Publication Date February 3, 2017 | ABC News

Birdsville sweats out record


The record for hottest February day in Birdsville in the state's far south-west has been broken, with Bureau of Meteorology (BOM) figures showing the mercury in the town hit 46.2 degrees Celsius at 4:10pm.

Previously, Birdsville's hottest February day was 45.8C in 2006.

The all-time record at Birdsville airport was 49C in January 2013.


The hot weather is the continuation of a low pressure surface trough over southern Queensland that contributed to higher than average temperatures in January.

Overnight minimums in January were the highest on record for a large area of southern Queensland, while maximum temperatures were in the highest 10 per cent of historical records for nearly all of the state's southern half.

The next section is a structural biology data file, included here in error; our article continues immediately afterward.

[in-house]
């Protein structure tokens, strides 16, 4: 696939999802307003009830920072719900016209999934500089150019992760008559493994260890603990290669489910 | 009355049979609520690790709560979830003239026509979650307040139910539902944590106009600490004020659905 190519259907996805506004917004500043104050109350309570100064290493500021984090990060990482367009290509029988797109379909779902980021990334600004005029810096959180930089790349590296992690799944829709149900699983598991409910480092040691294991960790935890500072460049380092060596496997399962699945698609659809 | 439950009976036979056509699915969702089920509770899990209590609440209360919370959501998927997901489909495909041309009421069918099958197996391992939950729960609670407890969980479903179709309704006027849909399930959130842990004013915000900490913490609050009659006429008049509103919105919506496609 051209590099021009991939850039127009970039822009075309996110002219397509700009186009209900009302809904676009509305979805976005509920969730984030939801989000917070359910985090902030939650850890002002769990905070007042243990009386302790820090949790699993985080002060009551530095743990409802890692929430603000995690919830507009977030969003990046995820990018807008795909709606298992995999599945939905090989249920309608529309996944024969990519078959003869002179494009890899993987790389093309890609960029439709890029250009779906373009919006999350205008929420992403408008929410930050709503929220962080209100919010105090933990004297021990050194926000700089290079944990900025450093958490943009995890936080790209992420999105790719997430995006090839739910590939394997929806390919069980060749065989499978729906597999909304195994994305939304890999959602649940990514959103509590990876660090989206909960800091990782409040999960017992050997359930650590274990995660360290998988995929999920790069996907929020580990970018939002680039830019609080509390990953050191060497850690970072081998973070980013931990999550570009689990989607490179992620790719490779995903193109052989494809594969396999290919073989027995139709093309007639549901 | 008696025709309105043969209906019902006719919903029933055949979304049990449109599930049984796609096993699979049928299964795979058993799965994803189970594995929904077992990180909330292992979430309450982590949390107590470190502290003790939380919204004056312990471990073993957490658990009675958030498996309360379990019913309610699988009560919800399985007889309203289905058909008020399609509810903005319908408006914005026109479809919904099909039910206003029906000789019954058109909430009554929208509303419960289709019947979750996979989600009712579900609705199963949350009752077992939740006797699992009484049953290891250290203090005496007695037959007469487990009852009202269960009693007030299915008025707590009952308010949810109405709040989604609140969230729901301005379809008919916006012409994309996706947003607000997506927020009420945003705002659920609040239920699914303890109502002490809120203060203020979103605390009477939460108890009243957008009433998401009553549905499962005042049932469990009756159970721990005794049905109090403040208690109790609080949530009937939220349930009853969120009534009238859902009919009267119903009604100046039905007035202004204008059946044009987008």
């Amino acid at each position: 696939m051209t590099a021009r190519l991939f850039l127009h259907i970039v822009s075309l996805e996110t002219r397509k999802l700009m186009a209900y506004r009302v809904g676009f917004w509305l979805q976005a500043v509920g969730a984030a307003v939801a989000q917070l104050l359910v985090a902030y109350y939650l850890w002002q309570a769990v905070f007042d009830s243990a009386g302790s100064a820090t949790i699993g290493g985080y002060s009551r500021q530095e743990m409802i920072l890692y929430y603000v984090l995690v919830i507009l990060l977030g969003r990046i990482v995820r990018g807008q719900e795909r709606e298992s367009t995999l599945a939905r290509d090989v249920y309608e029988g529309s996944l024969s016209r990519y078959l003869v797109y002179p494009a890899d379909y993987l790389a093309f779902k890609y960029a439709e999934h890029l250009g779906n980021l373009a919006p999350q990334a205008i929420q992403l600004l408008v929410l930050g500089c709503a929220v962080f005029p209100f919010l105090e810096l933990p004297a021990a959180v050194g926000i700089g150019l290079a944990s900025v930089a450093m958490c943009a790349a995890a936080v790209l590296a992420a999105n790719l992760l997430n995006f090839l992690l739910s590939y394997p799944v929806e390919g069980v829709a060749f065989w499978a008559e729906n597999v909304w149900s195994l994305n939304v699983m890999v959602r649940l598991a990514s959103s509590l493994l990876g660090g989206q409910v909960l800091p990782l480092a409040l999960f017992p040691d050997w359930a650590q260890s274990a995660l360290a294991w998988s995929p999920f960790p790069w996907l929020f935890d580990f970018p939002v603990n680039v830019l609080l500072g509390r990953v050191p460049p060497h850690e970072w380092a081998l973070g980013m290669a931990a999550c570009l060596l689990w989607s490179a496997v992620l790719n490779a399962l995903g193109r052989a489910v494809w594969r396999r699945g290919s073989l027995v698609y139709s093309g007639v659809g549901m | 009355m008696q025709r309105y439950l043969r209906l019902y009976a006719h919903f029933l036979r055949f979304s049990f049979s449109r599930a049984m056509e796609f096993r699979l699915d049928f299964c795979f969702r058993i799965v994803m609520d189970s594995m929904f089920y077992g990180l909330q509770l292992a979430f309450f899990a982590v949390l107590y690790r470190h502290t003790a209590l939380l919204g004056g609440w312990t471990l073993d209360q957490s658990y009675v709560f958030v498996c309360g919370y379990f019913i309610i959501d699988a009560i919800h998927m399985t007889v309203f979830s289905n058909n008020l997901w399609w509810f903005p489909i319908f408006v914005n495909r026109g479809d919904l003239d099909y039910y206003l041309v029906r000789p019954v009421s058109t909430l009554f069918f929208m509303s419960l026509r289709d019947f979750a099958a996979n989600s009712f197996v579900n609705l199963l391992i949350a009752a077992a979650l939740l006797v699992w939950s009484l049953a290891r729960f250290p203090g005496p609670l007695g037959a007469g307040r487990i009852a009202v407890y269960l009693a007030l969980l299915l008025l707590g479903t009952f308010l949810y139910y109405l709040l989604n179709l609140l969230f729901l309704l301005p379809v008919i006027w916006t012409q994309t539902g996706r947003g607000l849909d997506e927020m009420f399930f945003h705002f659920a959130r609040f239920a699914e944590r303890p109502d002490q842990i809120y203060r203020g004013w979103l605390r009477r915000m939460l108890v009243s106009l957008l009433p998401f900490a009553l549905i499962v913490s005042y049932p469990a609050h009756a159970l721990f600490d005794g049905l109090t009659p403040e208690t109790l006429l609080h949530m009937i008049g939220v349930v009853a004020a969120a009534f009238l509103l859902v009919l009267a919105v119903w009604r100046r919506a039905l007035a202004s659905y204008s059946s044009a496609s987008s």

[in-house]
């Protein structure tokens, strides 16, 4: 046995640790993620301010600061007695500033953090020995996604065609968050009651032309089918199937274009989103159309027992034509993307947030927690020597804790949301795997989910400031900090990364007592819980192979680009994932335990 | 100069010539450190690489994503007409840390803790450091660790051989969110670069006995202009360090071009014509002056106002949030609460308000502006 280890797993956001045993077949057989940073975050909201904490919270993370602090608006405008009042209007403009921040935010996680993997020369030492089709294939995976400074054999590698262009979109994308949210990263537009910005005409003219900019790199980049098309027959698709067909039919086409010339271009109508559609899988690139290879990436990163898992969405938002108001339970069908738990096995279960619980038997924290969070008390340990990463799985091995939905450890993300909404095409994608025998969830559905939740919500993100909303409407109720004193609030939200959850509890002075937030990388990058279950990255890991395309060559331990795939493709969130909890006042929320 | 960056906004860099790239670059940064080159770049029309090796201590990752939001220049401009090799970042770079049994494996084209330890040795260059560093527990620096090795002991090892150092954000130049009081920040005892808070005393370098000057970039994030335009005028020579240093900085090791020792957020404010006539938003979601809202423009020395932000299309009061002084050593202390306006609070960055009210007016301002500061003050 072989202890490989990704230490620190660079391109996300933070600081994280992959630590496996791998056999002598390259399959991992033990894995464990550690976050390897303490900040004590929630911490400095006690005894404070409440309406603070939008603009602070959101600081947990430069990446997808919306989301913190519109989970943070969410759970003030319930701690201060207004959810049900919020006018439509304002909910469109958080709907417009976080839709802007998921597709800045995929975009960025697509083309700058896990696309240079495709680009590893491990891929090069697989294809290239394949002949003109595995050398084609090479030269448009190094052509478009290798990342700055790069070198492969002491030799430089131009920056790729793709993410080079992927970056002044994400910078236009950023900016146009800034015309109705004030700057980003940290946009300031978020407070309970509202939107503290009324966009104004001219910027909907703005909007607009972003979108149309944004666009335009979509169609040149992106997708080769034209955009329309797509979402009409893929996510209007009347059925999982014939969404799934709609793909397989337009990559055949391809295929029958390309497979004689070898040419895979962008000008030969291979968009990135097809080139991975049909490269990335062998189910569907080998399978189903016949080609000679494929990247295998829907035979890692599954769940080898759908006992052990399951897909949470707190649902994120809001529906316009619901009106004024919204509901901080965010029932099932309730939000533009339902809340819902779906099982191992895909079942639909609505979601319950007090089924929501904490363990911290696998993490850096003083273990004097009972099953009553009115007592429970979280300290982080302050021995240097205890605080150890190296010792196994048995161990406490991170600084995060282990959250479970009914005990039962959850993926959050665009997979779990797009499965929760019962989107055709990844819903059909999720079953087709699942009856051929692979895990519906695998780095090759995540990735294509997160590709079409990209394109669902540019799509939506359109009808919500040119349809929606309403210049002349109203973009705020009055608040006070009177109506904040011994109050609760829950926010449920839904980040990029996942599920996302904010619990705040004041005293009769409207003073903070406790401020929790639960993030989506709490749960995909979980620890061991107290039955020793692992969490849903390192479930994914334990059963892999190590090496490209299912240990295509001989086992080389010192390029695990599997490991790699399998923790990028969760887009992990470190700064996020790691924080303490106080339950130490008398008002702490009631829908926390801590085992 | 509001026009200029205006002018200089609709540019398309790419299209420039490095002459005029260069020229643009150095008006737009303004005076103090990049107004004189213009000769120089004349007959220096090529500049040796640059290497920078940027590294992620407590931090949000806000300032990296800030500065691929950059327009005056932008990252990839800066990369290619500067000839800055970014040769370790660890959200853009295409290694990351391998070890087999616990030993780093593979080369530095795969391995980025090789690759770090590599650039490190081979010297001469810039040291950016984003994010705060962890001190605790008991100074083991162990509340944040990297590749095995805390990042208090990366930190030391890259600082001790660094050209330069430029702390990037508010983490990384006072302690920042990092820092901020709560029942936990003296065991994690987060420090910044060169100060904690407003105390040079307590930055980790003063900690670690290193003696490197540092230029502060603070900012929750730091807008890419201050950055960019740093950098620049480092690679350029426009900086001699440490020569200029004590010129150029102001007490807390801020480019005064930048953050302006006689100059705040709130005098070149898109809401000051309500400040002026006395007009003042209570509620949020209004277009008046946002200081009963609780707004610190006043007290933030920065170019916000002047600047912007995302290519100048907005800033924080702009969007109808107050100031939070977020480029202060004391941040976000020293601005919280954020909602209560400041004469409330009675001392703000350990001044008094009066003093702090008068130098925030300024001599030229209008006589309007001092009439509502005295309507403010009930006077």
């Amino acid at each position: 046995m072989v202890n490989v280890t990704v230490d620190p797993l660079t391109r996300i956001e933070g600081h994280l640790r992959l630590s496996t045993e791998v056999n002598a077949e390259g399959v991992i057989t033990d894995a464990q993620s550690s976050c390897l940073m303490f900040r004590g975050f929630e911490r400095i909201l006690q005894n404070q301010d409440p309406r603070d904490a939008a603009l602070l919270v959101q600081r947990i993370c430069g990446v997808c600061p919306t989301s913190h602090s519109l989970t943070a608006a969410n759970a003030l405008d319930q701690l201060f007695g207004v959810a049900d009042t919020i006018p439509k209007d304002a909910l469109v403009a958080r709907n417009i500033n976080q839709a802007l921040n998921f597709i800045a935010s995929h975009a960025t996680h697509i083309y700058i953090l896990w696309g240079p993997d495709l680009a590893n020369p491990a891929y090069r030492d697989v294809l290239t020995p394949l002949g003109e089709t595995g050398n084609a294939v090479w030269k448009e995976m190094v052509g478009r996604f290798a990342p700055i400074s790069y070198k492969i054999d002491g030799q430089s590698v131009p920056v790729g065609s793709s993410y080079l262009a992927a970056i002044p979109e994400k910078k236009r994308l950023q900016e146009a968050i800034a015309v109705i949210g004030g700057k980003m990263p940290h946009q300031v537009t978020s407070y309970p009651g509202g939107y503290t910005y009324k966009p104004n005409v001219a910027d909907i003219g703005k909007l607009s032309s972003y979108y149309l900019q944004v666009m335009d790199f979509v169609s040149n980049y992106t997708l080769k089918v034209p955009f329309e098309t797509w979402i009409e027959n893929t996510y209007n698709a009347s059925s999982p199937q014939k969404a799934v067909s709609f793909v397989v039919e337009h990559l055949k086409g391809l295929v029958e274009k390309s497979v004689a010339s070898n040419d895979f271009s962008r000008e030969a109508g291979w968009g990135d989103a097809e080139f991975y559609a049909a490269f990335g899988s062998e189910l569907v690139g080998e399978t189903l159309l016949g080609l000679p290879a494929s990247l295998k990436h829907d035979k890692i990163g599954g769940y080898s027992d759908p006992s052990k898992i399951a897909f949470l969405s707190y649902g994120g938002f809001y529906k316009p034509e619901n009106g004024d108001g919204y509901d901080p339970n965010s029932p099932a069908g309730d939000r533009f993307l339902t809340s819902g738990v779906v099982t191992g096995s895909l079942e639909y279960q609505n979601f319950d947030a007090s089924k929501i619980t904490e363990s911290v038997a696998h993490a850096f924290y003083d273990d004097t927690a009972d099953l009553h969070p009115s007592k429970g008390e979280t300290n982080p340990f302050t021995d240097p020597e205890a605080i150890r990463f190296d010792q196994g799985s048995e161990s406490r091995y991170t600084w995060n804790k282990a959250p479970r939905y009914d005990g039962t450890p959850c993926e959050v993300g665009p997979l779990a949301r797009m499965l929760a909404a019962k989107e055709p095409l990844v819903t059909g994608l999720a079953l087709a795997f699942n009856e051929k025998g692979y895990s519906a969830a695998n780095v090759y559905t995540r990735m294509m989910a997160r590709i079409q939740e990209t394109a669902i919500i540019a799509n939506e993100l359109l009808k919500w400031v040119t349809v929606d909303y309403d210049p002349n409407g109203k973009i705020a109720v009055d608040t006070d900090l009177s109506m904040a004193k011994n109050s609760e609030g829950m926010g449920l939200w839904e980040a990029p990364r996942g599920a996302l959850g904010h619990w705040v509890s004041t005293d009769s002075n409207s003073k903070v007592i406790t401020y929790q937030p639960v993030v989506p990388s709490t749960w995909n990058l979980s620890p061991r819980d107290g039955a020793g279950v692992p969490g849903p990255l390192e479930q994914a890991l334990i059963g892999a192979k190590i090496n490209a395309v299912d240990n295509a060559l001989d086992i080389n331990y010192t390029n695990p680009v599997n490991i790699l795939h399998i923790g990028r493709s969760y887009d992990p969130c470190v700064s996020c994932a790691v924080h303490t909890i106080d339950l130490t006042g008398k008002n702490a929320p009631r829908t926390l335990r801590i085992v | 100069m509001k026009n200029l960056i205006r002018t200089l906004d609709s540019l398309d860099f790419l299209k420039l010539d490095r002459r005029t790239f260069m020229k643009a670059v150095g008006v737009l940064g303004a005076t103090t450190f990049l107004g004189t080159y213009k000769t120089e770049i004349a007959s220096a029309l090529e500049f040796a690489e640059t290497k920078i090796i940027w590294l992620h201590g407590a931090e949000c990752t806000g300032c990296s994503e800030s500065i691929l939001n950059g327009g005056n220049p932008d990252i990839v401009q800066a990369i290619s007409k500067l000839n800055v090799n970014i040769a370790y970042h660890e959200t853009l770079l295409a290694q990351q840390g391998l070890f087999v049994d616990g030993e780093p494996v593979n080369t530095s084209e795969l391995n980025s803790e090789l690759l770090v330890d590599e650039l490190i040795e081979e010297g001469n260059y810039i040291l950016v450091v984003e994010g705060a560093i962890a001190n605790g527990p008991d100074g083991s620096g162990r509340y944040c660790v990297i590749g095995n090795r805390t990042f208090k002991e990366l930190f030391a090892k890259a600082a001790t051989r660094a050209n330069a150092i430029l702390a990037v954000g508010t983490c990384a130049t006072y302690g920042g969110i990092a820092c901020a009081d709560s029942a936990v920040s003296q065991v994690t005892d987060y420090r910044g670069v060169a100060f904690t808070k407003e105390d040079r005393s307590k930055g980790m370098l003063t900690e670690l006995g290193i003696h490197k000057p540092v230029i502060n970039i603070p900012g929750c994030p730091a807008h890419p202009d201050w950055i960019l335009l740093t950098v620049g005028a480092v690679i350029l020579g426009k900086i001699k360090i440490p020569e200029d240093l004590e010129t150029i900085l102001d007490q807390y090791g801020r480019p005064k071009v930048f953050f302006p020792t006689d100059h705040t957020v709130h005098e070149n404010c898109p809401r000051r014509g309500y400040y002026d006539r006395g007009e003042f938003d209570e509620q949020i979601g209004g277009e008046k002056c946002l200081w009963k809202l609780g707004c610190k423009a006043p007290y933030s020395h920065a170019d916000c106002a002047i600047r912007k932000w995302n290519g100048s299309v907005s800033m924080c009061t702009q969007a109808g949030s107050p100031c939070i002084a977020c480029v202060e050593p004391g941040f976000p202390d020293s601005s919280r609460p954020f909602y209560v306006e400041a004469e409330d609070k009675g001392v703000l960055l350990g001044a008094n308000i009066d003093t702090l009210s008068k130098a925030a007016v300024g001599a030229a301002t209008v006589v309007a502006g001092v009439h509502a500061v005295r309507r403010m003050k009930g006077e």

The third heatwave in two months has hit salad growers in Queensland's south hard, with many farmers battling to harvest 30 per cent of their crop.

Farmer Clem Hodgman said he has been losing about 50,000 lettuces and 25,000 cauliflowers a week at his property near Toowoomba.


But Rachel Mackenzie from farm lobby group Growcom said the heat could be the new norm.

She said an industry study into heat impacts on the salad industry did not predict such high temperatures for another 13 years.

"We were looking at 2030 in terms of when some of these thresholds would be reached," she said.

"This could be our new reality. We've had three years in a row where we've had significant heat, and we need to start saying what can we do to make sure we have the right [ways] to deal with this."